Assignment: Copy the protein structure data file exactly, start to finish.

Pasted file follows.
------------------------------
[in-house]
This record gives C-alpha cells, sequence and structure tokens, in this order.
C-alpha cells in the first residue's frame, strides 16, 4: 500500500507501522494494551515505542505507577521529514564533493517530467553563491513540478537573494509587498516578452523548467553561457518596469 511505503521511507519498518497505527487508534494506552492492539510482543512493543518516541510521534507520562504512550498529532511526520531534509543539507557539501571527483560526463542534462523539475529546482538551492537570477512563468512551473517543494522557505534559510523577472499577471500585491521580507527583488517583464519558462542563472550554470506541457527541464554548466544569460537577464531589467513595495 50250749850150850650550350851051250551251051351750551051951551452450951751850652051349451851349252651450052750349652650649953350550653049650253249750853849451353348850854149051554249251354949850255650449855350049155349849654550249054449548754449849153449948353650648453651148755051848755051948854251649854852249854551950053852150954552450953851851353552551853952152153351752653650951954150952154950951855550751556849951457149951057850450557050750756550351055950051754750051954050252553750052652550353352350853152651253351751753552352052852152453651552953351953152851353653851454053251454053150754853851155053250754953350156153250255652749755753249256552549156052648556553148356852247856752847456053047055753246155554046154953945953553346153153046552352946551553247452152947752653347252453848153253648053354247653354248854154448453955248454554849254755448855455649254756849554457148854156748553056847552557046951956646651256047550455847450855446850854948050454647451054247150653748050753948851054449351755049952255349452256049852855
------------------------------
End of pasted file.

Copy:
[in-house]
This record gives C-alpha cells, sequence and structure tokens, in this order.
C-alpha cells in the first residue's frame, strides 16, 4: 500500500507501522494494551515505542505507577521529514564533493517530467553563491513540478537573494509587498516578452523548467553561457518596469 511505503521511507519498518497505527487508534494506552492492539510482543512493543518516541510521534507520562504512550498529532511526520531534509543539507557539501571527483560526463542534462523539475529546482538551492537570477512563468512551473517543494522557505534559510523577472499577471500585491521580507527583488517583464519558462542563472550554470506541457527541464554548466544569460537577464531589467513595495 50250749850150850650550350851051250551251051351750551051951551452450951751850652051349451851349252651450052750349652650649953350550653049650253249750853849451353348850854149051554249251354949850255650449855350049155349849654550249054449548754449849153449948353650648453651148755051848755051948854251649854852249854551950053852150954552450953851851353552551853952152153351752653650951954150952154950951855550751556849951457149951057850450557050750756550351055950051754750051954050252553750052652550353352350853152651253351751753552352052852152453651552953351953152851353653851454053251454053150754853851155053250754953350156153250255652749755753249256552549156052648556553148356852247856752847456053047055753246155554046154953945953553346153153046552352946551553247452152947752653347252453848153253648053354247653354248854154448453955248454554849254755448855455649254756849554457148854156748553056847552557046951956646651256047550455847450855446850854948050454647451054247150653748050753948851054449351755049952255349452256049852855